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Old Prison Museum in Deer Lodge

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Like other fledgling territories in the 19th century American West, Montana had become wild when the gold rush attracted not only those wishing to find their fortunes, but also thieves, gamblers, and murderers. For several years following the gold discoveries of 1862, the Montana Vigilantes took it upon themselves to punish these many offenders in the lawless land of Montana. Finally, seeing a need for more organized forms of law enforcement, the Montana Territorial Legislature requested funds for a prison during its winter session of 1866-67. The United States Congress agreed that the territory needed a prison, approved the request for funding, and Deer Lodge was chosen for the site of the new Territorial Prison.


However, they soon found that the funding was inadequate causing revisions to the plans and many delays. Construction finally began in the spring of 1870 with convict labor, and the prison finally received its first convict on July 2, 1871.


Old Montana Prison Museum

Old Montana Prison Museum, July, 2008, Kathy Weiser.




Almost from the beginning, the prison was deemed inadequate and overcrowded, a condition that would result in slow, but continual construction at the prison for the next fifty years. When Montana became the forty-first state on November 8, 1889, the prison became Montana's responsibility. Finding it expensive to operate, the Board of Prison Commissioners contracted out the entire Prison operation in 1890. Colonel Thomas McTague and Frank Conley of Deer Lodge received the contract, which paid them seventy cents per prisoner per day.

Frank Conley became the new warden, a post that he would continue to hold until 1921. Over the next thirty years, Conley shaped the philosophy and appearance of the prison. Believing the prisoners should work, Conley began to update the prison by first replacing its twelve-foot wooden fence with the massive sandstone wall in 1893. Four and a half feet thick, the wall formed a solid perimeter for the prison. He also began to build a new log cell house to reduce the prison crowding.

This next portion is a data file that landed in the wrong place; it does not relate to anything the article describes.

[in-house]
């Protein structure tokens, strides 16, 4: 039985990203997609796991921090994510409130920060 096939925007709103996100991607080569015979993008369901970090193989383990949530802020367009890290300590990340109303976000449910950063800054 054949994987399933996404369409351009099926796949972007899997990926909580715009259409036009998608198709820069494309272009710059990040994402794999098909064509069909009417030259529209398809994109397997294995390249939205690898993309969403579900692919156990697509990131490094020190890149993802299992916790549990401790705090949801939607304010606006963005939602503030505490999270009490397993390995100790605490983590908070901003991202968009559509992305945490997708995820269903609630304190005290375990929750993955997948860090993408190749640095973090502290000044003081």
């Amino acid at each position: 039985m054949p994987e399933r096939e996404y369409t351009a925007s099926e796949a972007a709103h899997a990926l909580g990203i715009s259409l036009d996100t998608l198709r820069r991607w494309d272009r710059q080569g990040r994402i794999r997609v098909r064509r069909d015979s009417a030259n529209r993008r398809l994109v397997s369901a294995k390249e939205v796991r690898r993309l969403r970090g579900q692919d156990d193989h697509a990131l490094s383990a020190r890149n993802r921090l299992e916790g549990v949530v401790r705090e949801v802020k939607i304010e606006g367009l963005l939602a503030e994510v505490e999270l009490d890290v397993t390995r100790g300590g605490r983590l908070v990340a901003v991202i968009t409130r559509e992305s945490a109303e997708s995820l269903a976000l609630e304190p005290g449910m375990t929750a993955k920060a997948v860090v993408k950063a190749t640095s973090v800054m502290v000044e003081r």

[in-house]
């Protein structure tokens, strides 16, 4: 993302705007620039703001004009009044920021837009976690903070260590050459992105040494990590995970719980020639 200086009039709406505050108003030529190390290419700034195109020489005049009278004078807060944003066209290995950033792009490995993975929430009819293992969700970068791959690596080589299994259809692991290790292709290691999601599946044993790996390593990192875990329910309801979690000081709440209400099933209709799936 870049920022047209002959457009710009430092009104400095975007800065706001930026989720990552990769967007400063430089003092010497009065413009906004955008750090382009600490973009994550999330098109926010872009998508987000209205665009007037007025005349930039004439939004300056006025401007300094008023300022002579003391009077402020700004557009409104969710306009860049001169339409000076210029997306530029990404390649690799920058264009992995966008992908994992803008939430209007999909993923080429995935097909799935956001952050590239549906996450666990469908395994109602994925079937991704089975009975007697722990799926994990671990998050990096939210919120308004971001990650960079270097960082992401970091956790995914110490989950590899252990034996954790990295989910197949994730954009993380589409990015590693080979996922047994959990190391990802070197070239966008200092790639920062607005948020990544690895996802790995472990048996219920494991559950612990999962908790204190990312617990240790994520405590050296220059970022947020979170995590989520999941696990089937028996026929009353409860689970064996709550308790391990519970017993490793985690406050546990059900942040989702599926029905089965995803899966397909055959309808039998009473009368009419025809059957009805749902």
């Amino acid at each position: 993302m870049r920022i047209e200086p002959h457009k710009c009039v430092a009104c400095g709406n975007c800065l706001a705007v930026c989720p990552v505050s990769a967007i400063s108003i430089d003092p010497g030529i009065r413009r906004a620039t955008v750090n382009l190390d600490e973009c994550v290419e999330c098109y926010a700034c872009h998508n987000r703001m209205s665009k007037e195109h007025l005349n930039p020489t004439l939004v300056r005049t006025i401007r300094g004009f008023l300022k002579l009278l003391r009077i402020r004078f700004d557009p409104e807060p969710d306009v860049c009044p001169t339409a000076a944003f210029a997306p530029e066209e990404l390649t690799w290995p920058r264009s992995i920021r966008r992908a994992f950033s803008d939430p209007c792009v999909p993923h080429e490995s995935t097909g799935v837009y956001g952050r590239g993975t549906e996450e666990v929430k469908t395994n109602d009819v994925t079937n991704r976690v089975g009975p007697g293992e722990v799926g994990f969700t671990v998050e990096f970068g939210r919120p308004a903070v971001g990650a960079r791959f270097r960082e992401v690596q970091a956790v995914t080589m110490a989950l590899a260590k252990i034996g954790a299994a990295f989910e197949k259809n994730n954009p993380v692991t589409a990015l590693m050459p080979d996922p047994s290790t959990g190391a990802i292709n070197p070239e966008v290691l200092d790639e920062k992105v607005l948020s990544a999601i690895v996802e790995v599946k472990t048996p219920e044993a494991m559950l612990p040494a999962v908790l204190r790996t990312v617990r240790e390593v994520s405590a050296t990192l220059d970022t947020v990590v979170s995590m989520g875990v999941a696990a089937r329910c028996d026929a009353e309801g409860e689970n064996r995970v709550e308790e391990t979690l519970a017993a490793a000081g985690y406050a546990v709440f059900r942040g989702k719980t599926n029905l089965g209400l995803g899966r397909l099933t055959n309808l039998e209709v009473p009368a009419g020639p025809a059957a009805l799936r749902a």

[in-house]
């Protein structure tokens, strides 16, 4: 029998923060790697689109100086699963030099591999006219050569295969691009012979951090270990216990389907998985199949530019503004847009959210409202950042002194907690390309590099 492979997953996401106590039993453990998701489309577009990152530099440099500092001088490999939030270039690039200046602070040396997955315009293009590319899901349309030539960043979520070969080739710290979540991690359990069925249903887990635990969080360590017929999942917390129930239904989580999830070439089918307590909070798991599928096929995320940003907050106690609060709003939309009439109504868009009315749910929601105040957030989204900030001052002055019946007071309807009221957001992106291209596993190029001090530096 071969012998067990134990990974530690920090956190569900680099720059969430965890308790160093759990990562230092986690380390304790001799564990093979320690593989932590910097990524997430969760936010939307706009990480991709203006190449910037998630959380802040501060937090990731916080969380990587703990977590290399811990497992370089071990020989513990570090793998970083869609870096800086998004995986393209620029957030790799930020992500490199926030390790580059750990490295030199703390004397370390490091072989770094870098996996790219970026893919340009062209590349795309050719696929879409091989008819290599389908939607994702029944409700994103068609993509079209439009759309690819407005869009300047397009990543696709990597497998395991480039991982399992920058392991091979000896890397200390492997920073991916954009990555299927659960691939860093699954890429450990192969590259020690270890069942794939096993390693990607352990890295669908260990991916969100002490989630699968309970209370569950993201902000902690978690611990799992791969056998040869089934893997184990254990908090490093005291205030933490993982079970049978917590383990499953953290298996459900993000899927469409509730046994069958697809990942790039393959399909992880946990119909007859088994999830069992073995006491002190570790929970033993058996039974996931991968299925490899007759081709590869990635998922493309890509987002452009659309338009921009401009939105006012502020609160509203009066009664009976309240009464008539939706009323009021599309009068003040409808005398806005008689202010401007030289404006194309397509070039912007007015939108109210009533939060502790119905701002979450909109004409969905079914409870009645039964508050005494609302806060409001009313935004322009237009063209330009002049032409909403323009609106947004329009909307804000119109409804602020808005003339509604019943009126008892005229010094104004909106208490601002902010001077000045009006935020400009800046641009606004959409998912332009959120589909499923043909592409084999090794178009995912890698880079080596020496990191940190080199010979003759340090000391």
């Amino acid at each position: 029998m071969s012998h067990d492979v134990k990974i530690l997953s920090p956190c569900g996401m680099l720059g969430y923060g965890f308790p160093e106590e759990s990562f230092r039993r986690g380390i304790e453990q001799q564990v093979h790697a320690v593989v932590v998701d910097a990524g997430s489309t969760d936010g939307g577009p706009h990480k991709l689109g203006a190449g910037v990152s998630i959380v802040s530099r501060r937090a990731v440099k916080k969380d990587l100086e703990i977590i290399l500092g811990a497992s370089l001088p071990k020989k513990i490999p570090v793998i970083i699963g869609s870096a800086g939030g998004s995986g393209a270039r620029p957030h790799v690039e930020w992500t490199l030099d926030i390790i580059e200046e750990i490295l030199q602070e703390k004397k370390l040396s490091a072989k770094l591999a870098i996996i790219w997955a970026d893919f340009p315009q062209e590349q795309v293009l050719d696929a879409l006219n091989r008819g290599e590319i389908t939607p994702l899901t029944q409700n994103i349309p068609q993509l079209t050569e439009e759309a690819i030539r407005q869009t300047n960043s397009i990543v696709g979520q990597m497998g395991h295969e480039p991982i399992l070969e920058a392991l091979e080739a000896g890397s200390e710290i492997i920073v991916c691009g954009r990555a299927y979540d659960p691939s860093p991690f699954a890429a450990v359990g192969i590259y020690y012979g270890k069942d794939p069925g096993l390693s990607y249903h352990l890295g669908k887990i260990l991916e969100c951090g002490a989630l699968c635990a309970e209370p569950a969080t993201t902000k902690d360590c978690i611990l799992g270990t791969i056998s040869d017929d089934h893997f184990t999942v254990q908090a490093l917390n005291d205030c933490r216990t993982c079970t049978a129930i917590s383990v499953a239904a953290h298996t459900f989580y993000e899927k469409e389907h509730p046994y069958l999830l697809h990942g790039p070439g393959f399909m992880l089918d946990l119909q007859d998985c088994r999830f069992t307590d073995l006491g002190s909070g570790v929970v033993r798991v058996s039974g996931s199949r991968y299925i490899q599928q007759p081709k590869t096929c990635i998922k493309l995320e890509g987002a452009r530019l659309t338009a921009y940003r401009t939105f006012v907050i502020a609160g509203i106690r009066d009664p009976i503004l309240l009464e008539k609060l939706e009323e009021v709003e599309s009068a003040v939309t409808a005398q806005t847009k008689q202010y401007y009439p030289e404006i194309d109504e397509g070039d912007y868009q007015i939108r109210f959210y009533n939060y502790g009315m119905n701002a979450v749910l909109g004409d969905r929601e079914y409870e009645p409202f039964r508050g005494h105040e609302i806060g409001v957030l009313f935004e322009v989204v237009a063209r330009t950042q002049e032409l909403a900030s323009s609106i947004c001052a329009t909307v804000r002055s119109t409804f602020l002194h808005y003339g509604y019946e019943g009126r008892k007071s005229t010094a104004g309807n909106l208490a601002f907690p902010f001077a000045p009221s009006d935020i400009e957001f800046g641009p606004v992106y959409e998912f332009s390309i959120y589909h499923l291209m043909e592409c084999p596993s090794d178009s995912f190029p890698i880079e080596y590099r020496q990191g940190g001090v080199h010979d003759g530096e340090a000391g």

As a further measure to reduce crowding, put the prisoners to work, and generate income from the prison, outside prison camps were established where prisoners would live and be "hired out” for both public and private work. This worked so well that by the late 1890’s approximately one-third of the prisoners worked outside the prison. At these camps, which housed about 75 prisoners each, inmates enjoyed a relatively high degree of freedom with neither chains nor cells restricting them. However, "outside work” was a privilege, and the slightest infraction of the rules would immediately send a prisoner back behind prison walls.

By the second decade of the twentieth century, about fifty percent of the inmates were working outside the penitentiary, traveling throughout Montana erecting numerous state buildings, paving more than five hundred miles of roads, and working on eleven different ranches that provided food for state-owned institutions.


In 1908, the prison witnessed one of its most tragic events when two prisoners by the names of George Rock and William Hayes attempted to escape. Fleeing from the Federal Building, their failed attempt resulted in the death of Deputy Warden John Robinson and Warden Frank Conley was required to get 103 stitches in his back and neck from stab wounds he received from the inmates. As a result, George Rock was hanged inside the prison yard that very year, and William Hayes met a similar fate the following year.  They were the only inmates to be executed in the prison.


Not all the inmates were so violent however, and one was down right liked by the guards and prisoners. At the age of 40, Pete Eitner was convicted of murder and sentenced to life in 1918.


Turkey Pete Eitner's Cell

Turkey Pete's Cell #1 was retired after his death.


A model prisoner, he was assigned to tend to the prison turkeys and soon garnered the nickname of "Turkey Pete." As he aged, he began to lose some of his mental facilities and when a man stopped one day to admire his turkeys, Eitner sold him the entire flock for 25 cents each. This ended his turkey tending days, but that was ok, because he soon fantasized a new "job" as the owner and administrator of the prison. Prison officials humored him, "allowing" Eitner to "run" the prison from his cell. Fake checks were printed for him, with which he paid the prison expenses and payroll. He would also tell anyone who would listen that he had the coffee crop in Brazil one year, sold pink alligators, ships to the navy, and grasshopper legs to Fidel Castro.


When Turkey Pete died in 1967 at age 89, his cell (#1) was retired. His funeral was the only one ever held within the walls of the prison. Today, Cell #1 displays photos of Turkey Pete, as well as his few belongings.

Continued Next Page


Turkey Pete Eitner

Turkey Pete Eitner


Montana Prison Museum

Two prisoners were hanged in this side yard inside the prison.

July, 2008,  Kathy Weiser.


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